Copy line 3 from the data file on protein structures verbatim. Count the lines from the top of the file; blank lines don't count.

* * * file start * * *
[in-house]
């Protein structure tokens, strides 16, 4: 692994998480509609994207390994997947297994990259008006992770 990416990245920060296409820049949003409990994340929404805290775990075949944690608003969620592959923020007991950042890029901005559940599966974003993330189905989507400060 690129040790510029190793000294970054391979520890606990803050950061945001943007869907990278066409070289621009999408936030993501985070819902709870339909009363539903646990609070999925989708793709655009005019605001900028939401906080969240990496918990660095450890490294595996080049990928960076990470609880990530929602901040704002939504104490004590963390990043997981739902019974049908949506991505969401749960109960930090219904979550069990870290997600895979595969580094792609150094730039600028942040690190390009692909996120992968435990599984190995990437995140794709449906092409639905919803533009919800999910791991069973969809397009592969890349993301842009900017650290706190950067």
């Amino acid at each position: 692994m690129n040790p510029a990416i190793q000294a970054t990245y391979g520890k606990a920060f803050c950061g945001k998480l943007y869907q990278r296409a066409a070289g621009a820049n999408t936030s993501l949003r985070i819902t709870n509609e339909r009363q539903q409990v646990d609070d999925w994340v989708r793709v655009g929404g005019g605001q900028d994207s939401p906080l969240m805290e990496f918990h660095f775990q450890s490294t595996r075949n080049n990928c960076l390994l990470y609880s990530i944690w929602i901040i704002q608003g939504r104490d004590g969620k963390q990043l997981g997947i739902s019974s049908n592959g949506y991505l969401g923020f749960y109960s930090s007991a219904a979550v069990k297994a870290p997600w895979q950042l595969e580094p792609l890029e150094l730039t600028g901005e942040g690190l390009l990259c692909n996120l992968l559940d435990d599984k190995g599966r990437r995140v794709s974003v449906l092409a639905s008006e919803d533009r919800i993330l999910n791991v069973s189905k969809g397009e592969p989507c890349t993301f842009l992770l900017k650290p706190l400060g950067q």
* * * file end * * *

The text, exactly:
């Amino acid at each position: 692994m690129n040790p510029a990416i190793q000294a970054t990245y391979g520890k606990a920060f803050c950061g945001k998480l943007y869907q990278r296409a066409a070289g621009a820049n999408t936030s993501l949003r985070i819902t709870n509609e339909r009363q539903q409990v646990d609070d999925w994340v989708r793709v655009g929404g005019g605001q900028d994207s939401p906080l969240m805290e990496f918990h660095f775990q450890s490294t595996r075949n080049n990928c960076l390994l990470y609880s990530i944690w929602i901040i704002q608003g939504r104490d004590g969620k963390q990043l997981g997947i739902s019974s049908n592959g949506y991505l969401g923020f749960y109960s930090s007991a219904a979550v069990k297994a870290p997600w895979q950042l595969e580094p792609l890029e150094l730039t600028g901005e942040g690190l390009l990259c692909n996120l992968l559940d435990d599984k190995g599966r990437r995140v794709s974003v449906l092409a639905s008006e919803d533009r919800i993330l999910n791991v069973s189905k969809g397009e592969p989507c890349t993301f842009l992770l900017k650290p706190l400060g950067q």